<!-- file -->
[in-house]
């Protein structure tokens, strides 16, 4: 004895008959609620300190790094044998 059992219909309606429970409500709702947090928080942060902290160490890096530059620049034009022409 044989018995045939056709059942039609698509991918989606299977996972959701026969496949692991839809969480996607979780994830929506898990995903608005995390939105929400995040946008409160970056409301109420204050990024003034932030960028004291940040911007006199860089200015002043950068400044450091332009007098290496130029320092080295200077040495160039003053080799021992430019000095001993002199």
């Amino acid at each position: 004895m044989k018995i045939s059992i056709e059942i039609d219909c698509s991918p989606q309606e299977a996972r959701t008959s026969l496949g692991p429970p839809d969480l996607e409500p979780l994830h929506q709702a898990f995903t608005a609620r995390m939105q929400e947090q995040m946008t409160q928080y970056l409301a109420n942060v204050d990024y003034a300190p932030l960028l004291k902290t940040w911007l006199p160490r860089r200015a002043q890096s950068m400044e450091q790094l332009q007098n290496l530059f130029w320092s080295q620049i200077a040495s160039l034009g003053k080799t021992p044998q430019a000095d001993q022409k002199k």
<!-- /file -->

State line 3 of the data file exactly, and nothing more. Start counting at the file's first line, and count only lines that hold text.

């Amino acid at each position: 004895m044989k018995i045939s059992i056709e059942i039609d219909c698509s991918p989606q309606e299977a996972r959701t008959s026969l496949g692991p429970p839809d969480l996607e409500p979780l994830h929506q709702a898990f995903t608005a609620r995390m939105q929400e947090q995040m946008t409160q928080y970056l409301a109420n942060v204050d990024y003034a300190p932030l960028l004291k902290t940040w911007l006199p160490r860089r200015a002043q890096s950068m400044e450091q790094l332009q007098n290496l530059f130029w320092s080295q620049i200077a040495s160039l034009g003053k080799t021992p044998q430019a000095d001993q022409k002199k």